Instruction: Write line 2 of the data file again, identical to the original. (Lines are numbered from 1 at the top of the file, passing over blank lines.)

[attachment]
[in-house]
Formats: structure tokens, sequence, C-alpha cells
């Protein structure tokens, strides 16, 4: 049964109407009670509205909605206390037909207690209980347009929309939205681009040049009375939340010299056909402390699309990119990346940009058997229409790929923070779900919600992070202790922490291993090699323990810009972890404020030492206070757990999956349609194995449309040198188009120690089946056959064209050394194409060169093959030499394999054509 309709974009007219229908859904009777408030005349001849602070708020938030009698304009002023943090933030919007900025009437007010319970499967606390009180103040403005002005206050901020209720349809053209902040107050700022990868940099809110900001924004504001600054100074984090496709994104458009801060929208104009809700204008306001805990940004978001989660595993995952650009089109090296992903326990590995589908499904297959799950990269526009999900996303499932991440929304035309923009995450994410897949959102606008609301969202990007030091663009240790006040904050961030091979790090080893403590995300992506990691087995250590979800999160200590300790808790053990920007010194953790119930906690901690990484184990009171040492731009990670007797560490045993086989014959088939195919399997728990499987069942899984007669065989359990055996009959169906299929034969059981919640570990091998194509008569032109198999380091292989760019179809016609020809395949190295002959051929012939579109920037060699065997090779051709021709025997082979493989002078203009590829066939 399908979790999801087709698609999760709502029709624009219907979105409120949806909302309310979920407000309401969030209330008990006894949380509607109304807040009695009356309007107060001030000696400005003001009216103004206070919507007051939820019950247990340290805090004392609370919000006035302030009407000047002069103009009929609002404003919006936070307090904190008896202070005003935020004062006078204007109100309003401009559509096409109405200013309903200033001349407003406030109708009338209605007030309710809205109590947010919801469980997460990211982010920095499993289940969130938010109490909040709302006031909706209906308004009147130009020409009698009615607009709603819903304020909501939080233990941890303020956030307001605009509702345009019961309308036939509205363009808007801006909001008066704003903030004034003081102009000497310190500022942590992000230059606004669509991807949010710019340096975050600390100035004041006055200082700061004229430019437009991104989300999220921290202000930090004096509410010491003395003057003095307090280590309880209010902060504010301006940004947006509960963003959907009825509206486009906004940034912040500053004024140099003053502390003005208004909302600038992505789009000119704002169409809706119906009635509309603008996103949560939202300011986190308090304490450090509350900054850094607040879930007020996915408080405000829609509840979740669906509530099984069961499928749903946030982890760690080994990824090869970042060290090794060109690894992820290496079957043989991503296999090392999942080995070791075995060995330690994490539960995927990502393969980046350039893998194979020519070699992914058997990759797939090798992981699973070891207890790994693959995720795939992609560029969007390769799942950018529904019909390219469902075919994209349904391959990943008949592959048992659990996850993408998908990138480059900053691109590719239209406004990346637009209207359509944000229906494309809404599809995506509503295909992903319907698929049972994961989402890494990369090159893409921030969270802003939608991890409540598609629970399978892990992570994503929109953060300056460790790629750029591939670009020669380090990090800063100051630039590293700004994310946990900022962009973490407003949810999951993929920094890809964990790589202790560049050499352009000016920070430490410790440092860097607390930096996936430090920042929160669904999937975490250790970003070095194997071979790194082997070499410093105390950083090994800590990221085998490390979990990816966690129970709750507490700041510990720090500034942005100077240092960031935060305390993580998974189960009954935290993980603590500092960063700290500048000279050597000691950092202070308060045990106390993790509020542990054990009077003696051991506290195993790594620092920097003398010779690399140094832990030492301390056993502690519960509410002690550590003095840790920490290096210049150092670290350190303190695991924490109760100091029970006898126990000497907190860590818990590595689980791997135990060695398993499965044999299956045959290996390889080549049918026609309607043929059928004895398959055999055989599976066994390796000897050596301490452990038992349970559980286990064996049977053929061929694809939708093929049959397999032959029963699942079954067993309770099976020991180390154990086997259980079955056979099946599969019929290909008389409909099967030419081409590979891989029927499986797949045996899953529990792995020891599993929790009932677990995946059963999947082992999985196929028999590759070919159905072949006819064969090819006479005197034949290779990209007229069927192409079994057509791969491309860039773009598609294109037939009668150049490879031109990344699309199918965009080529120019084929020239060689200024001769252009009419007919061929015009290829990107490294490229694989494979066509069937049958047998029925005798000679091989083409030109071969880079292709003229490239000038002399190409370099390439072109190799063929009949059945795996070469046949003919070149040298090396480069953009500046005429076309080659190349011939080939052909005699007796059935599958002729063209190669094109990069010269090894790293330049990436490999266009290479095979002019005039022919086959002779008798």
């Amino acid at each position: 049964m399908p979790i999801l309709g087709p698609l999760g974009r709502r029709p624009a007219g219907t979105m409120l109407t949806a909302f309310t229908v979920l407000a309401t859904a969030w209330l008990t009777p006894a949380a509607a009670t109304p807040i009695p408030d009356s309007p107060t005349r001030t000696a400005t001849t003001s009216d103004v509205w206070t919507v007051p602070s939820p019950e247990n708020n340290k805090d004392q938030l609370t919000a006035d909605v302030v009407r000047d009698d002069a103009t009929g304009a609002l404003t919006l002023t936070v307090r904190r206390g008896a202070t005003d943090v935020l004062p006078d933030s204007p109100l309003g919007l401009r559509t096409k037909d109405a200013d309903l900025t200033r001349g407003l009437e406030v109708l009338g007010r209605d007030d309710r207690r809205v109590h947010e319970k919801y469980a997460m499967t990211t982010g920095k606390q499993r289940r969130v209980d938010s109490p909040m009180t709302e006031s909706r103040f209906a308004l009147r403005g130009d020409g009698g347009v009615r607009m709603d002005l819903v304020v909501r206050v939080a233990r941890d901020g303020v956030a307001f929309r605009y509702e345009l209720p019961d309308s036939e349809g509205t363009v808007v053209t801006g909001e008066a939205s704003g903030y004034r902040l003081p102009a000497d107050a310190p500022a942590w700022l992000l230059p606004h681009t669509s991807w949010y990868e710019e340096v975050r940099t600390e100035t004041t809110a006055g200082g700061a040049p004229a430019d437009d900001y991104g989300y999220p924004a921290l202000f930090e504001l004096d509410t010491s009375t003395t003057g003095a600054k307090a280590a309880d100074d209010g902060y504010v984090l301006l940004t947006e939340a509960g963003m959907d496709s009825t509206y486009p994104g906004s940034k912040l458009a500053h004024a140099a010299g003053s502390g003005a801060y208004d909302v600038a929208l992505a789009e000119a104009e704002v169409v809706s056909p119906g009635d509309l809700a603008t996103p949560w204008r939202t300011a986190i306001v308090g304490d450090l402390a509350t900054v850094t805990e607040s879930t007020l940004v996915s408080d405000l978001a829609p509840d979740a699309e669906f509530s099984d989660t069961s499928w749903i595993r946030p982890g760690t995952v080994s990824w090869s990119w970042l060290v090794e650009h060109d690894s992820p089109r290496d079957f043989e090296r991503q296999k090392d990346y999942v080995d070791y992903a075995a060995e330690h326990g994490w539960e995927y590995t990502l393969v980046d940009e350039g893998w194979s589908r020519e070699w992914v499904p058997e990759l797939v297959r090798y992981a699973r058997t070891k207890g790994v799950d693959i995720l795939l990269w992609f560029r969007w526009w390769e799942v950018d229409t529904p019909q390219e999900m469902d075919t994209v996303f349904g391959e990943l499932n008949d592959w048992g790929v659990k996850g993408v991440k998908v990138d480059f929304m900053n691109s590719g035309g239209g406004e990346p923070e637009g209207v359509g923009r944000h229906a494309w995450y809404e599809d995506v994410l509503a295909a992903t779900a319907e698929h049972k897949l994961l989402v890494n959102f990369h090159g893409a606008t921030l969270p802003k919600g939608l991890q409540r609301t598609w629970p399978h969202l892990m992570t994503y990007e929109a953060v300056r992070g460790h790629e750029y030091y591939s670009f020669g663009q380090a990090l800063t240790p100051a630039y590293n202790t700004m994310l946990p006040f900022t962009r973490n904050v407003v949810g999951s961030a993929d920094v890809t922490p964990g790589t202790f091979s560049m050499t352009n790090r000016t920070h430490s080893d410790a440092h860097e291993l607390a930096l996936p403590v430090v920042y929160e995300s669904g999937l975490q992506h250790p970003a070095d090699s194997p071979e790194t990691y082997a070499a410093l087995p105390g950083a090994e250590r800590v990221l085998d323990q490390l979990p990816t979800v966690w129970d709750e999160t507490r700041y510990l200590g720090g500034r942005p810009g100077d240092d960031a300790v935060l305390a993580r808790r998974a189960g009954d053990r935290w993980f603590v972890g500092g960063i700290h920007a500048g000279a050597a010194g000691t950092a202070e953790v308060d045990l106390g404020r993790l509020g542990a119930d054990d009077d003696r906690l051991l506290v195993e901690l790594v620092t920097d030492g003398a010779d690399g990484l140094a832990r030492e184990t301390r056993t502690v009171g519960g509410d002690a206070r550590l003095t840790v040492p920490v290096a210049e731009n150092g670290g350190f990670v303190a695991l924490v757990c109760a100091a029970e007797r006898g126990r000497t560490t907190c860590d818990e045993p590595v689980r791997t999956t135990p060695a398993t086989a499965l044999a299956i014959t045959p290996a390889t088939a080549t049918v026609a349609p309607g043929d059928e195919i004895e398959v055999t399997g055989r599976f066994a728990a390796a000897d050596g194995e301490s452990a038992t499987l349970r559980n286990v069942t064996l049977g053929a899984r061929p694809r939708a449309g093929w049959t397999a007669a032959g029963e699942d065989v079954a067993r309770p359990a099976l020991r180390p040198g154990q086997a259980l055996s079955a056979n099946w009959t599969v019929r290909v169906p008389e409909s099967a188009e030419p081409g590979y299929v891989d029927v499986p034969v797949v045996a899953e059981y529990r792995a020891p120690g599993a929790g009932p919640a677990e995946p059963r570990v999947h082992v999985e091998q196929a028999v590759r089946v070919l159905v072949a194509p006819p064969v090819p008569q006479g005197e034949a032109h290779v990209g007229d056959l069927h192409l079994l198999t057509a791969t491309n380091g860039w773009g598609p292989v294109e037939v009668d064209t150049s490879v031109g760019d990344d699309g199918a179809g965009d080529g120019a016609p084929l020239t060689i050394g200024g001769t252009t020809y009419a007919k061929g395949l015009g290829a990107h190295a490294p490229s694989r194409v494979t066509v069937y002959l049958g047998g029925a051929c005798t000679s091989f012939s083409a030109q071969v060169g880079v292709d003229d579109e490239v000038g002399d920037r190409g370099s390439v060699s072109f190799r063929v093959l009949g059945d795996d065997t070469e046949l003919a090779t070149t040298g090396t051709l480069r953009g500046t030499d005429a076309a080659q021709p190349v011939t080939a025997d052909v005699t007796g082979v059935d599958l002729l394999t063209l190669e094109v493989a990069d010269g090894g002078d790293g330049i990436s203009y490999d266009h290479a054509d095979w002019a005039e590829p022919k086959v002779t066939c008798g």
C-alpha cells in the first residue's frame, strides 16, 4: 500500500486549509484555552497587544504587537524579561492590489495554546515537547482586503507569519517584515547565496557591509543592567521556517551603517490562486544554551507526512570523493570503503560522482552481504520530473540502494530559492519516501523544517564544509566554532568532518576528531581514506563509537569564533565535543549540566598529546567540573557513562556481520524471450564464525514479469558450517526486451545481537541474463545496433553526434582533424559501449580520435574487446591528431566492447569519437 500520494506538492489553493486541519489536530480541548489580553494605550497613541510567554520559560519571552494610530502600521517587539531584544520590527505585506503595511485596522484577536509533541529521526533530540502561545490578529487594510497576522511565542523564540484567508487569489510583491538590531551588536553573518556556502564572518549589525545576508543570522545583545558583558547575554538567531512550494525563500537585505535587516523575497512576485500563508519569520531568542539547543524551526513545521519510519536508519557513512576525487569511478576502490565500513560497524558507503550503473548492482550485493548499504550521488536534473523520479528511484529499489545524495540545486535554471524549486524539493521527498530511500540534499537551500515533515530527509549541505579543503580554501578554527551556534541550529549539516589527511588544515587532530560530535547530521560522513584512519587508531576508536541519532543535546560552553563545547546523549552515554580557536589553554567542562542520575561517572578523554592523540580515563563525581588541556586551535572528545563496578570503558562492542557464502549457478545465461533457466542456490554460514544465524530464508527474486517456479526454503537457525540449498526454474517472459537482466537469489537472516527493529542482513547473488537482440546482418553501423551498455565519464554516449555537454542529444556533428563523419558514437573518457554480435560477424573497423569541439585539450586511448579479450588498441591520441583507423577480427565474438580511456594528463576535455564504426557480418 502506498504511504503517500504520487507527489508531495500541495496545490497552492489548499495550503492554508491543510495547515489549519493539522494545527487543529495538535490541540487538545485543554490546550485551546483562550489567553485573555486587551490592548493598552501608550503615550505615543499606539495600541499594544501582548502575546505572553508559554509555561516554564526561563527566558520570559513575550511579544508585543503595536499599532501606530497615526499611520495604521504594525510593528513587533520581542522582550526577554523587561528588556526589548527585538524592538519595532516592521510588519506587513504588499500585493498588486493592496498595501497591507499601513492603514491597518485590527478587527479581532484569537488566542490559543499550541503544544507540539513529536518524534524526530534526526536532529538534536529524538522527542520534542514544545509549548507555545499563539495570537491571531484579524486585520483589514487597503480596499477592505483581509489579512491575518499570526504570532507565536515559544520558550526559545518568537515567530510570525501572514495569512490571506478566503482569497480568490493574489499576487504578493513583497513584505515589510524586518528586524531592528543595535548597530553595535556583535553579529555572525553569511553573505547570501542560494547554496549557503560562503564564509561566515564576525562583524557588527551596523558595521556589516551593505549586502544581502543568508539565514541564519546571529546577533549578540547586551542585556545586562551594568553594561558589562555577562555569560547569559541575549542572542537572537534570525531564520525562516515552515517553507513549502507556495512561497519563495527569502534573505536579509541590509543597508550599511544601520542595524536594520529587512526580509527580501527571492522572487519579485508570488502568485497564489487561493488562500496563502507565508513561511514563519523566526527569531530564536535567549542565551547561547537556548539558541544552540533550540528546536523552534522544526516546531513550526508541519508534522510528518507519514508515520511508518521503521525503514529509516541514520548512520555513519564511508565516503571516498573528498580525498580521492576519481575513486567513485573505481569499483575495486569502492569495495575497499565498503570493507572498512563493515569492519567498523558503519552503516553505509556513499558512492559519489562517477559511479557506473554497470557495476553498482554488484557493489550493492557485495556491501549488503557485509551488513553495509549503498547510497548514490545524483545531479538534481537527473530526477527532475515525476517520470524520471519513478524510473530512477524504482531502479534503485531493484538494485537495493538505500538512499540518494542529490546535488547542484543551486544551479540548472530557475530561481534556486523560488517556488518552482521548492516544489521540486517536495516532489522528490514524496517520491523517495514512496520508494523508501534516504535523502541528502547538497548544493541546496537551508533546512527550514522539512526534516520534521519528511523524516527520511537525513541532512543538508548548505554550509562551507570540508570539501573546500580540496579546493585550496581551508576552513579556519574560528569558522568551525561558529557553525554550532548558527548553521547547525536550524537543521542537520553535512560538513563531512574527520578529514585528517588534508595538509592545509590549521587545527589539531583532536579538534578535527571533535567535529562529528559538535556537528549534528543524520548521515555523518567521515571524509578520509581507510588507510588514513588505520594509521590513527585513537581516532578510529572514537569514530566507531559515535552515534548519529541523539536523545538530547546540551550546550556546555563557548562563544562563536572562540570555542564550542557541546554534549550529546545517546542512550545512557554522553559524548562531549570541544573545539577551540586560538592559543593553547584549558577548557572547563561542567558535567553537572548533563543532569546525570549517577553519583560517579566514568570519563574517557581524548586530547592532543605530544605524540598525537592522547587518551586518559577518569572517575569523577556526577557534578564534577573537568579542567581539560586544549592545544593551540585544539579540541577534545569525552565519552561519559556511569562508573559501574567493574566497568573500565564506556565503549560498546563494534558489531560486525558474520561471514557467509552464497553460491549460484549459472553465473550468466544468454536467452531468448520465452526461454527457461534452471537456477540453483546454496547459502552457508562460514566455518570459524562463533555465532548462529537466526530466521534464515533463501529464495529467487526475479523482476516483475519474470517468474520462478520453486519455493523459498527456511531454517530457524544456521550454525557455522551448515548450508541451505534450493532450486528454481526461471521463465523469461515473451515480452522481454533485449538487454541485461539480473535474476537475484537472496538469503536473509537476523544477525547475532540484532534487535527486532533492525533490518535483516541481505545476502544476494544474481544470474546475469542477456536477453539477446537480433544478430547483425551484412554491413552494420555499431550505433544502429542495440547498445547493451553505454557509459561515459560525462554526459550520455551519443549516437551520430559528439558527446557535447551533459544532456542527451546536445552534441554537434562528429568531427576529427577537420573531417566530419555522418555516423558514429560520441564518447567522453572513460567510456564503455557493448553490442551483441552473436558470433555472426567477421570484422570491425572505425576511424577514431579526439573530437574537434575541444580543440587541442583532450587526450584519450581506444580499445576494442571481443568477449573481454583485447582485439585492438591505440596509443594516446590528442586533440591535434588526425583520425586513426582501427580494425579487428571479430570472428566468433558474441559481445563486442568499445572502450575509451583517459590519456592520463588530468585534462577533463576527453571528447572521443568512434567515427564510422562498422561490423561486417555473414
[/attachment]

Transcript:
Formats: structure tokens, sequence, C-alpha cells